Don’t Peek! With all baking, minimizing the opening and closing of the oven helps maintain cooking temperatures and unnecessary movements of the cake.
10” Cake Pan
2 tsp butter for cake pan
3 cups Graham Cracker Crumbs
½ Granulated Sugar
1 ¼ cup Unsalted Butter Melted
5ea 8oz Cream Cheese – let cream cheese sit at room temperature for at least 30 minutes
5 large eggs – room temperature
1 1/3 cup Granulated Sugar
1 tbsp Pure Vanilla Extract
1 tsp Lemon Zest Minced
Preheat oven 325 degrees
Prepare cake pan by cutting out parchment paper to fit. Gentle rub butter on bottom of cake pan and insert parchment cutout. Set aside
Mix graham cracker crumbs, sugar and melted butter in small bowl. Combine until crumbs have the texture of wet sand and lightly holds shape when squeezed together. Sprinkle graham cracker mixture on bottom of cake pan and pat with fingers to form a level surface. Bake for 18-20 minutes. Remove from oven and let cool.
Turn down oven to 300 degrees
Using stand mixture with paddle attachment, at low to medium speed, beat cream cheese until smooth 3-4 minutes. Add sugar and beat for an additional 4 minutes. Make sure to stop and scrape sides and paddle often to incorporate any thicker bits of cream cheese.
At low speed, add eggs one at a time and turn up speed to medium just until eggs have been fully incorporated. Add both vanilla and lemon zest after all eggs have been incorporated.
The batter is ready for baking, to create a my basic New York Style cheesecake.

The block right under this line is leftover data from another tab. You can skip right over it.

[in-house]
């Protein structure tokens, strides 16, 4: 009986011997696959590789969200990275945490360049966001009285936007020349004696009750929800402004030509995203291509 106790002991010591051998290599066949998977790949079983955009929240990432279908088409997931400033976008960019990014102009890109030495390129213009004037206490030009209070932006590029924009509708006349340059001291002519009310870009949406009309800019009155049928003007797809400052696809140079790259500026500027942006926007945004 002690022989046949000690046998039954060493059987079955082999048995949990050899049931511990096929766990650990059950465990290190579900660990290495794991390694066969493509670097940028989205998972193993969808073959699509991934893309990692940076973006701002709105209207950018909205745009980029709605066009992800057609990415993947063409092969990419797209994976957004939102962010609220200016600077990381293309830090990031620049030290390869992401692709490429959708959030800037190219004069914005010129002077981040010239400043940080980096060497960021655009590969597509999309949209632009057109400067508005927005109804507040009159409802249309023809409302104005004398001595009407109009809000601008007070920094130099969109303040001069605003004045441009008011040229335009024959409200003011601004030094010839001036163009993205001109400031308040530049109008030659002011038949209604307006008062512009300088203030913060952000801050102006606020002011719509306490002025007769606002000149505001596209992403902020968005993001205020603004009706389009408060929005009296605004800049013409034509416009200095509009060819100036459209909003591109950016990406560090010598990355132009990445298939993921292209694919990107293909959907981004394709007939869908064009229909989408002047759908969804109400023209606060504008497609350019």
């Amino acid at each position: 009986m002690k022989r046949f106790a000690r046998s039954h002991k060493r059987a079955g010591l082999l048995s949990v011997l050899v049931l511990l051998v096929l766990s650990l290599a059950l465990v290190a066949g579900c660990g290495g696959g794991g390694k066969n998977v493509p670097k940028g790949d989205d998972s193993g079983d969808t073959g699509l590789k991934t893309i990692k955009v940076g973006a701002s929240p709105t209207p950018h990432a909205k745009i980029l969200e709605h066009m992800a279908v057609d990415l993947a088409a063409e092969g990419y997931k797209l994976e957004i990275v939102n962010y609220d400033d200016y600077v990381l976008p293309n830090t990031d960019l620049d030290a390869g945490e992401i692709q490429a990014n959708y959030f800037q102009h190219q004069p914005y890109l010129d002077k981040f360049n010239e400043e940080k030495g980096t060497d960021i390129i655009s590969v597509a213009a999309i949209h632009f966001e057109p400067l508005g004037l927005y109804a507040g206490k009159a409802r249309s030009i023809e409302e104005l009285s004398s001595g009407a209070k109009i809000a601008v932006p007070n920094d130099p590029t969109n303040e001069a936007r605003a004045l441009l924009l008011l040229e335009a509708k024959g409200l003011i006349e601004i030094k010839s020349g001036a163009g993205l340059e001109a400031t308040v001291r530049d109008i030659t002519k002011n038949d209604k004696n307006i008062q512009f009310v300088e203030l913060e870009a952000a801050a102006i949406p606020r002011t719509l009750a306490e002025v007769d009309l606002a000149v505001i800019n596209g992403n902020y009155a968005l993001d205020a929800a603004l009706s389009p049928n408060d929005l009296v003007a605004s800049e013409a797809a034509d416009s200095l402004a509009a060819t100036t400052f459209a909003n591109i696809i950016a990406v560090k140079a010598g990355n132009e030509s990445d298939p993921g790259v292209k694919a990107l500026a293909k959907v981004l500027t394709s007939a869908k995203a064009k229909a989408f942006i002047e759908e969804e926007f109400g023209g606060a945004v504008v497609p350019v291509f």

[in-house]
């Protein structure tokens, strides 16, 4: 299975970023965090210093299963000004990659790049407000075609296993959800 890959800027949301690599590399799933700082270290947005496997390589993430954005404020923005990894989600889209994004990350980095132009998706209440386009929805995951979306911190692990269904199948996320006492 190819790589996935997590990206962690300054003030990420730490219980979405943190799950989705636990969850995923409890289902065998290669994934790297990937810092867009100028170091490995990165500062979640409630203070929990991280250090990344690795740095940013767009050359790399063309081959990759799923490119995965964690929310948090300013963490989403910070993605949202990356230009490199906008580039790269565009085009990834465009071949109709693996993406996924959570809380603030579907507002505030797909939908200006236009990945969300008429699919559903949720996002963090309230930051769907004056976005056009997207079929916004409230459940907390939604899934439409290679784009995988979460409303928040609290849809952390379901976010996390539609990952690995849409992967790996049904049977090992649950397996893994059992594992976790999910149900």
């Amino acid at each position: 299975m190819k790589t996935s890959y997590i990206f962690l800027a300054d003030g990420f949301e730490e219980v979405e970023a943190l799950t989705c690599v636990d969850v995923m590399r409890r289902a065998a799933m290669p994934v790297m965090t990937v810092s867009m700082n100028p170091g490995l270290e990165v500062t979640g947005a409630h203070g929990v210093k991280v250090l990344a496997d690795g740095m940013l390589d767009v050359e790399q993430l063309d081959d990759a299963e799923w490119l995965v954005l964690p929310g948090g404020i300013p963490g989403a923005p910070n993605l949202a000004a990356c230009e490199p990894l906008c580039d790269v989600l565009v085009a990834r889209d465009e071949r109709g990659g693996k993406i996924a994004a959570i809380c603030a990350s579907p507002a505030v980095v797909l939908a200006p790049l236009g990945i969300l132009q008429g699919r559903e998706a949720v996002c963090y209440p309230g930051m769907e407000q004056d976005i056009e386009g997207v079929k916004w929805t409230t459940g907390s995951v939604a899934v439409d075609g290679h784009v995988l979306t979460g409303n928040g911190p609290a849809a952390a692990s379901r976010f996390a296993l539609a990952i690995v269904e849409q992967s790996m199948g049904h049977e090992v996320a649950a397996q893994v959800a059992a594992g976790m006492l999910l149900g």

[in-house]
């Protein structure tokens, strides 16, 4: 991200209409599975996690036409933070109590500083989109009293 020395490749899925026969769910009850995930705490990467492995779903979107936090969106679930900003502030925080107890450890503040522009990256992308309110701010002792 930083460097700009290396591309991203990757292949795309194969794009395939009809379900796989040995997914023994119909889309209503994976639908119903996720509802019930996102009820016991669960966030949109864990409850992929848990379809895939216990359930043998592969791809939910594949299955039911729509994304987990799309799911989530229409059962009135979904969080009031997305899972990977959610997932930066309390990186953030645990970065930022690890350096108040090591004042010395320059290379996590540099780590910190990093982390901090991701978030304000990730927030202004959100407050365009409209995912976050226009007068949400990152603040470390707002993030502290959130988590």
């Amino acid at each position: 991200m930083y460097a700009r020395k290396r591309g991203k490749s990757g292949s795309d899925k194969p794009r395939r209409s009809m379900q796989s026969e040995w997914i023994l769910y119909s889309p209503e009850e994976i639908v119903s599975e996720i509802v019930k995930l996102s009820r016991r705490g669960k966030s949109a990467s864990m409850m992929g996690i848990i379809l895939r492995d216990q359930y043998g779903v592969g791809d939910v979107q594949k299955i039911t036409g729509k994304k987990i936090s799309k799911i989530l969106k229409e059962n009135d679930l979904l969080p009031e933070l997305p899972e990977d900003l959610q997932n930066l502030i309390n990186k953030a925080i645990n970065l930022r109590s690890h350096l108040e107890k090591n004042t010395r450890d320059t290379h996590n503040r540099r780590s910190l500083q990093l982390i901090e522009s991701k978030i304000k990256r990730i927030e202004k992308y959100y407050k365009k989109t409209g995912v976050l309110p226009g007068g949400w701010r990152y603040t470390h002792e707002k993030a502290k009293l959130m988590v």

(see below for flavorings)
Take cooled cake pan and butter the sides. Pour in batter. Place pan in large baking dish and fill with hot water ¾ up the sides of the cake pan. Bake for 3 hours. Cake should have a light golden-brown top and a gentle spring or giggle when ready. Carefully remove cake from water bath and let cool to room temperature or at least 3 hours. Cake can then be refrigerated. Preferably, let the cake cool overnight. I like to freeze my cheesecakes and then gently remove by warming the cheesecake pan over a low stove flame. The cake can then be inverted to release and then placed on cutting board to slice. To slice the cake, dip your knife in warm water and slice. Re-dip the knife between each slice. Cake toppings such berries and cream or dessert sauces can be added after slicing. Let frozen cake slices rest at room temperature for
about 20 minutes before serving.
Cinnamon: replace 1/3 cup of granulated sugar with light brown sugar and add 2 tablespoons of ground cinnamon. Reduce lemon zest to 1/2 teaspoon. Cinnamon can be added at the time of the zest and vanilla extract. Bake as normal
Banana: add 2 cups of mashed ripened bananas, 1/4 cup of banana liquor. Bananas and liquor are added after the vanilla extract. Bake as normal
Chocolate Layered: After batter has been completely made; equally divide between two bowls. In one bowl, add 4oz melted and slightly cooled semi-sweet chocolate. Add 3oz of chocolate or hazelnut liquor or syrup (optional). Pour chocolate batter into pan and bake just until layer has set, about 1 hour. Carefully pull cake out of oven and gently pour remaining batter onto chocolate layer. Pour with an even spread. You can use the back of tablespoon or offset spatula to help even the layer. Return cake back to oven and bake for an additional 2 1/4 hours.
This process is not the quickest but its worth the wait!